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Journal ArticleDOI

Modification of the third phase in the framework for vertebrate species persistence in urban mosaic environments

TL;DR: This paper reviewed case studies of vertebrate species' responses to urbanisation in KwaZulu-Natal, South Africa, to determine trends and presented a novel modification to the final of three phases of the framework described by Evans et al. (2010).
Abstract: Urbanisation is rapidly transforming natural landscapes with consequences for biodiversity. Little is documented on the response of African wildlife to urbanisation. We reviewed case studies of vertebrate species' responses to urbanisation in KwaZulu-Natal, South Africa to determine trends. Connected habitat mosaics of natural and anthropogenic green spaces are critical for urban wildlife persistence. We present a novel modification to the final of three phases of the framework described by Evans et al. (2010), which documents this sequence for vertebrate species persistence, based on the perspective of our research. Species in suburbia exhibit an initial phase where behavioural and ecological flexibility, life-history traits and phenotypic plasticity either contribute to their success, or they stay at low numbers. Where successful, the next phase is a rapid increase in populations and distribution; anthropogenic food resources and alternate breeding sites are effectively exploited. The modified third phase either continues to spread, plateau or decline.
Citations
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Journal ArticleDOI
30 Apr 2021-Ostrich
TL;DR: In Africa, increasing human populations and anthropogenic land-use change are generally affecting diversity negatively as mentioned in this paper, but especially in Africa, especially in Sub-Saharan Africa, a large number of people are migrating to the region.
Abstract: Globally, but especially in Africa, increasing human populations and anthropogenic land-use change are generally affecting diversity negatively. Urban environments in southern Africa typically comp...

14 citations

Journal ArticleDOI
TL;DR: In this article, the authors provide the first comprehensive development and management guidelines for eco-estates, reviewed and assessed research into the effects of eco-estate development on environmental functionality and connectivity using case studies from coastal KwaZulu-Natal.

4 citations

Journal ArticleDOI
TL;DR: In this paper , a meta-analysis was conducted to quantify the effects of urban environments on three components of trophic ecology in predators: dietary species richness, dietary evenness and stable isotopic ratios (IRs).
Abstract: Predation is a fundamental ecological process that shapes communities and drives evolutionary dynamics. As the world rapidly urbanizes, it is critical to understand how human perturbations alter predation and meat consumption across taxa. We conducted a meta-analysis to quantify the effects of urban environments on three components of trophic ecology in predators: dietary species richness, dietary evenness and stable isotopic ratios (IRs) (δ13C and δ15N IR). We evaluated whether the intensity of anthropogenic pressure, using the human footprint index (HFI), explained variation in effect sizes of dietary attributes using a meta-regression. We calculated Hedges’ g effect sizes from 44 studies including 11 986 samples across 40 predatory species in 39 cities globally. The direction and magnitude of effect sizes varied among predator taxa with reptilian diets exhibiting the most sensitivity to urbanization. Effect sizes revealed that predators in cities had comparable diet richness, evenness and nitrogen ratios, though carbon IRs were more enriched in cities. We found that neither the 1993 nor 2009 HFI editions explained effect size variation. Our study provides, to our knowledge, the first assessment of how urbanization has perturbed predator–prey interactions for multiple taxa at a global scale. We conclude that the functional role of predators is conserved in cities and urbanization does not inherently relax predation, despite diets broadening to include anthropogenic food sources such as sugar, wheat and corn.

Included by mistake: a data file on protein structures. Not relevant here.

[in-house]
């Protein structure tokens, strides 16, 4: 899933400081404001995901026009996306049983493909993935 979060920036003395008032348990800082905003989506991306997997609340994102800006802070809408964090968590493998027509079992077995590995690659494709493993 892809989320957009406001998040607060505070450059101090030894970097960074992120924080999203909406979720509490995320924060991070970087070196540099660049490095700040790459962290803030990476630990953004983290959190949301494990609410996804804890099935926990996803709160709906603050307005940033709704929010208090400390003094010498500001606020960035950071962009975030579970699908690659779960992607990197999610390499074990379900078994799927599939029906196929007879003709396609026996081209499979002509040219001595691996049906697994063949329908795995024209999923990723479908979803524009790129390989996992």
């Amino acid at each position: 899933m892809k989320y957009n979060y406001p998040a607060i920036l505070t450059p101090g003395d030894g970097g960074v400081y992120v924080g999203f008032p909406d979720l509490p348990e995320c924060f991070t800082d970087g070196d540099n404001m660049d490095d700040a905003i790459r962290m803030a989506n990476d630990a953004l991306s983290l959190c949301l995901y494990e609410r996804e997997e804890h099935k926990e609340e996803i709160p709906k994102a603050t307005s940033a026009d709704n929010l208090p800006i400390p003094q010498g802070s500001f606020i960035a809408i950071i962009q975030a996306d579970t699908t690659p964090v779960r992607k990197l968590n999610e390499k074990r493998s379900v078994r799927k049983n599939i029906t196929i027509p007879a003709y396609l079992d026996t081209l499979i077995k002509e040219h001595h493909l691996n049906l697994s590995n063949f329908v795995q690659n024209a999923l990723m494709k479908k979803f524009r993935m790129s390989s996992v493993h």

3 citations

Journal ArticleDOI
TL;DR: In this article , a camera trap survey of front and back yards for 65 residential properties in the City of Mandurah, Western Australia was carried out to identify key features associated with the activity of a local endemic bandicoot species, the Isoodon fusciventer.

2 citations

Journal ArticleDOI
TL;DR: The authors conducted presence-only surveys at 52 locations between July 2019 and December 2020 to assess the presence of Spotted Thick-Knee and their interactions with humans in the fragmented natural and human-modified landscape of Pietermaritzburg, KwaZulu-Natal.
Abstract: Urbanisation has increasingly encroached on numerous bird species' natural habitats, generally negatively affecting their persistence. Furthermore, increased human-wildlife interactions may benefit or be detrimental to the long term persistence of these species. The Spotted Thick-knee (Burhinus capensis), a ground-nesting species, persists in some mosaic urban landscapes in South Africa. We, therefore, assessed the presence of Spotted Thick-knees and their interactions with humans in the fragmented natural and human-modified landscape of Pietermaritzburg, KwaZulu-Natal. We conducted presence-only surveys at 52 locations between July 2019 and December 2020. ‘Presence’ locations for Spotted Thick-knee were identified via active surveying and public participation. Newspaper articles were distributed in June 2019, requesting information on Spotted Thick-knee sightings. Questionnaires were also sent to respondents to collect qualitative information regarding their perceptions and observations of this species in Pietermaritzburg. We established that the presence of Spotted Thick-knee's at known locations was not random. They were present at 30 out of 52 sites for 75% of this study's duration. Fewer sites had Spotted Thick-knees present during non-breeding months than breeding months. Respondents' feedback highlighted the pressures associated with Spotted Thick-knees persistence in human-modified mosaic landscapes, particularly predation and disturbance by domestic pets. Our study highlights that some ground-nesting birds, such as Spotted Thick-knees, persist in mosaic urban landscapes, despite the anthropogenic pressures. This study highlights the need to address the paucity of studies on ground-nesting birds in mosaic urban landscapes to determine general trends.